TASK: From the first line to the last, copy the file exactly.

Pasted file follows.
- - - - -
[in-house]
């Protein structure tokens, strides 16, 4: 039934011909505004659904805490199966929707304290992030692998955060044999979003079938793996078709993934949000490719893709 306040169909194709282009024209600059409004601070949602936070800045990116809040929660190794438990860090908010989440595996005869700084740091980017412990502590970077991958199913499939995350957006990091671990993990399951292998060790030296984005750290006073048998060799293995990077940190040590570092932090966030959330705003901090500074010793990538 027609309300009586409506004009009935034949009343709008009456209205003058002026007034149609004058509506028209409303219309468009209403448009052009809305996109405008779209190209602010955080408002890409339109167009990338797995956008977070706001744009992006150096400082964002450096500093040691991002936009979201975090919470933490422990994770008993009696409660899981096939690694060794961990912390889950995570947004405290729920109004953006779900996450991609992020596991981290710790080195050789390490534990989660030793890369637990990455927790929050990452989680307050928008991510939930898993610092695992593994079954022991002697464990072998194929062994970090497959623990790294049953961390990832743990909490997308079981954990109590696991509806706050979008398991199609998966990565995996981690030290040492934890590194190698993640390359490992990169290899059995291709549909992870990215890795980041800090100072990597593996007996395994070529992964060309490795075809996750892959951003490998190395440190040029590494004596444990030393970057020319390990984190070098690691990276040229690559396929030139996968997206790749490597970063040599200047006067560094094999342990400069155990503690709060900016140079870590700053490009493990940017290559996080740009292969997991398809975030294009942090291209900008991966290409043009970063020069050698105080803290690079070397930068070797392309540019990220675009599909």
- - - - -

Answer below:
[in-house]
């Protein structure tokens, strides 16, 4: 039934011909505004659904805490199966929707304290992030692998955060044999979003079938793996078709993934949000490719893709 306040169909194709282009024209600059409004601070949602936070800045990116809040929660190794438990860090908010989440595996005869700084740091980017412990502590970077991958199913499939995350957006990091671990993990399951292998060790030296984005750290006073048998060799293995990077940190040590570092932090966030959330705003901090500074010793990538 027609309300009586409506004009009935034949009343709008009456209205003058002026007034149609004058509506028209409303219309468009209403448009052009809305996109405008779209190209602010955080408002890409339109167009990338797995956008977070706001744009992006150096400082964002450096500093040691991002936009979201975090919470933490422990994770008993009696409660899981096939690694060794961990912390889950995570947004405290729920109004953006779900996450991609992020596991981290710790080195050789390490534990989660030793890369637990990455927790929050990452989680307050928008991510939930898993610092695992593994079954022991002697464990072998194929062994970090497959623990790294049953961390990832743990909490997308079981954990109590696991509806706050979008398991199609998966990565995996981690030290040492934890590194190698993640390359490992990169290899059995291709549909992870990215890795980041800090100072990597593996007996395994070529992964060309490795075809996750892959951003490998190395440190040029590494004596444990030393970057020319390990984190070098690691990276040229690559396929030139996968997206790749490597970063040599200047006067560094094999342990400069155990503690709060900016140079870590700053490009493990940017290559996080740009292969997991398809975030294009942090291209900008991966290409043009970063020069050698105080803290690079070397930068070797392309540019990220675009599909």